Why IPSA won’t recognise the parliamentary staffers’ union — and what can be done about it

The body regulating parliamentary standards must challenge the culture of casual harassment and abuse.

How Parliament reacts to a collapse of standards in its own world sets the tone for our country and beyond — urgent reform of the institution to safeguard its employees is needed.

There have been many sensible and sincere calls this week for parliament to formally recognise the union branch that represents MPs’ staffers. This hasn’t happened and, I believe (sadly) won’t happen any time soon.

Recognition of the union is being sought from Independent Parliamentary Standards Agency. This body, greatly strengthened in the wake of the 2009 expenses scandal, unfortunately doesn’t live up to its title.

IPSA’s work on “standards” is, quite simply, lacking. Because IPSA regard each MP as an employer in their own right, responsibility for staff welfare is shifted onto individual members — away from parliament as a whole.

In regards to these staff working directly for MPs, IPSA does offer services: advice on pay rates, standard forms of contracts, letters on employment conditions, and advice on NI and tax — but they draw the line here and refuse to negotiate with the staffers union.

Just look at the website and twitter feed of the Unite’s Parliamentary Staffs branch. IPSA won’t recognise them for bargaining purposes because essentially, there are 650 bargaining units, IE MPs, in the Commons, not just one.

The branch’s work to defend their members and achieve a culture change is admirable. And when the crisis broke, Leader of the House Leadsom and Speaker Bercow quickly called them in for talks.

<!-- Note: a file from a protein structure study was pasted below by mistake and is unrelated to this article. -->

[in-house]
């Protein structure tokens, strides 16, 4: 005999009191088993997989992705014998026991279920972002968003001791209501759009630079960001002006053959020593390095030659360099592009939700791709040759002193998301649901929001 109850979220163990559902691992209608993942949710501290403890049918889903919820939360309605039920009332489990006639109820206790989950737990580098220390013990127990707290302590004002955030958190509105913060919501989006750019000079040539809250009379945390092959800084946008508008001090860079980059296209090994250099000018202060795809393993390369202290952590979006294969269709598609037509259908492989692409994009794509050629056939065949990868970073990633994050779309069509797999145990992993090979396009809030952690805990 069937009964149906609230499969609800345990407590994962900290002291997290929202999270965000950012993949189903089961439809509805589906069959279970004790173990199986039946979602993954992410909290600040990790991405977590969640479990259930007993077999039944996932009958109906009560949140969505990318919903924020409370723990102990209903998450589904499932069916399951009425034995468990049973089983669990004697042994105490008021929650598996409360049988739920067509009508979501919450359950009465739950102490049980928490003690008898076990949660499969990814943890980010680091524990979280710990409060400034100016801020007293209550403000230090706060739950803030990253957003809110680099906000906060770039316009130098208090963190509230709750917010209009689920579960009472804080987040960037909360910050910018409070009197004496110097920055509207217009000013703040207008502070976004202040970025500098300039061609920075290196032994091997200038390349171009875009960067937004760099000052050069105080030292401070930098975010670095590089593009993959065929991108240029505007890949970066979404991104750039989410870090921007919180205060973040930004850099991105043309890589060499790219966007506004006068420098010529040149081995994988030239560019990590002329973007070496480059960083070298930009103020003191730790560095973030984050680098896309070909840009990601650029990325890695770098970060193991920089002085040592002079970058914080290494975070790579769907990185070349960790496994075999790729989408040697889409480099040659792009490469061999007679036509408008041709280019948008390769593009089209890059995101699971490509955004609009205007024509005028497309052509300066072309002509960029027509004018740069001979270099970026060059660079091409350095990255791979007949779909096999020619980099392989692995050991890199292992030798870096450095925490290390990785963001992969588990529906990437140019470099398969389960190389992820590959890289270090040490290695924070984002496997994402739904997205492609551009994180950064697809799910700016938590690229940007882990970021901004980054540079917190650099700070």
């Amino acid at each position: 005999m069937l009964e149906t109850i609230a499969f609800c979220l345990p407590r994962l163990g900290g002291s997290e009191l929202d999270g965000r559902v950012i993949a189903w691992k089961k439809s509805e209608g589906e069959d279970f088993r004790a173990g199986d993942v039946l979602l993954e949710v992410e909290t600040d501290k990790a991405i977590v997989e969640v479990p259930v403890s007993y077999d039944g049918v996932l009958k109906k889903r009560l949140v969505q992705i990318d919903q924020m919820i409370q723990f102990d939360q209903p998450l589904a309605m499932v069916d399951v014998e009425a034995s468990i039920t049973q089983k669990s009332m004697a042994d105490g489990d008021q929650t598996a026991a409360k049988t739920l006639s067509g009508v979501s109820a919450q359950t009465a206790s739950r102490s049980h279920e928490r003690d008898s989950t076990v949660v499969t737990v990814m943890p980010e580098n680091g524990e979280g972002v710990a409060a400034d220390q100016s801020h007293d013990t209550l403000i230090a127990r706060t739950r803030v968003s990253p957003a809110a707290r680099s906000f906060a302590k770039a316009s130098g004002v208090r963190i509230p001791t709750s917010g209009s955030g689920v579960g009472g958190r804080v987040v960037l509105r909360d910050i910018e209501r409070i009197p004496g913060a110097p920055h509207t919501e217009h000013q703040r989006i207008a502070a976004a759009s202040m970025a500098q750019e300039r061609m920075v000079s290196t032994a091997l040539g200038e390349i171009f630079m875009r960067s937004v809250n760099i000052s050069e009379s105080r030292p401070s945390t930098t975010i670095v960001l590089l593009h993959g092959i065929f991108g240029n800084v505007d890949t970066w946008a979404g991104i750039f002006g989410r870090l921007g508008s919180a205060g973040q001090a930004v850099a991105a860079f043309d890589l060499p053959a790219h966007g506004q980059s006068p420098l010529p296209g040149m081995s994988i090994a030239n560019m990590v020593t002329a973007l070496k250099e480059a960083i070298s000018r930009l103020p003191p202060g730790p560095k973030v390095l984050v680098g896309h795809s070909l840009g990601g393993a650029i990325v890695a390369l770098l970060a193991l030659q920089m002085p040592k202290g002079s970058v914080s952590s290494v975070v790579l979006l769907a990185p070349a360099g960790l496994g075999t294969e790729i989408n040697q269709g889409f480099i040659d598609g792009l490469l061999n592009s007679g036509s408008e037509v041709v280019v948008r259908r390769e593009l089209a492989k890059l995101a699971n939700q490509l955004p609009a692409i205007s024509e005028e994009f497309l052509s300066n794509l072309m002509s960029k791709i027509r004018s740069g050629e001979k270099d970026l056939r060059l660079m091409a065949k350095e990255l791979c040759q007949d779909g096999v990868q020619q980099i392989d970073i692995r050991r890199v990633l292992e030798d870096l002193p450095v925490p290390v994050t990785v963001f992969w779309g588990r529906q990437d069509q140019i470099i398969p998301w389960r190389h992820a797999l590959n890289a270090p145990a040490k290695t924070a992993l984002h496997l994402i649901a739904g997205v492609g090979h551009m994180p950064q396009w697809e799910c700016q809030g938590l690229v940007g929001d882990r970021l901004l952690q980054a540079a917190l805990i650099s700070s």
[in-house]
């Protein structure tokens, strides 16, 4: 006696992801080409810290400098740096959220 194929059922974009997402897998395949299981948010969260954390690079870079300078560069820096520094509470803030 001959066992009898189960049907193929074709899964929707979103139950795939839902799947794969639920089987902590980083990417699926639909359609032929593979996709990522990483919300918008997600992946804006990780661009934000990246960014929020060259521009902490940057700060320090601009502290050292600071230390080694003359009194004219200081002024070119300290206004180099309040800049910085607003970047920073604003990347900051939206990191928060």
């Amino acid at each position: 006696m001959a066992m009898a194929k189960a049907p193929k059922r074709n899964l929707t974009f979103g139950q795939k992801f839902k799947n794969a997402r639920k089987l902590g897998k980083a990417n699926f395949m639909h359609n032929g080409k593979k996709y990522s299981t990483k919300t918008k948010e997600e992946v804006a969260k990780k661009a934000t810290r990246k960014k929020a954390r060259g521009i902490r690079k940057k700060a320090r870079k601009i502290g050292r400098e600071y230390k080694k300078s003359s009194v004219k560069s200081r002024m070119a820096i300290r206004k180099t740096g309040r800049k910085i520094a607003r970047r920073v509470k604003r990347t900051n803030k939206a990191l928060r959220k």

If recognition isn’t easily attainable — because of the remit of IPSA and the law on bargaining units — the much-needed step change in collective culture is possible and should be pursued.

Clear and hard-wired working arrangements are needed to minimise the opportunity/risk/likelihood of past abuses being possible in the future.

That can’t happen whilst 650 MP-employers are either beyond regulation or unsupported (depending on your perspective), even with the welcome introduction of a “beefed up hotline”.

So here is my four point plan (with a possible add-on). This sits along-side exiting measures and other initiatives that parliamentary parties might take:

  • Immediately, IPSA to be directed to meet with the branch to review exiting policies and strengthen whistleblowing provisions.
  • With the co-operation of the parliamentary parties, agree that the jointly agreed IPSA/Union policies are the benchmark by which MPs employ staff.
  • Introduce a kite mark to show which MPs are in compliance.
  • Conduct an audit – initially after two weeks, then a month, then after three months, and annually thereafter, and detail those who aren’t – together with any explanations.  Make this public.
  • And the possible add-on? Make access to certain Parliamentary services conditional on compliance.

Almost all of these  can be done quickly and easily and militates against the deficiencies of the current self-employed model. At Westminster and elsewhere, sexual harassment and abuse of power is a trade union, collective issue, as well as an individual one.

Simon Sapper is a trade unionist and writes at Makes You Think. Follow him on Twitter.

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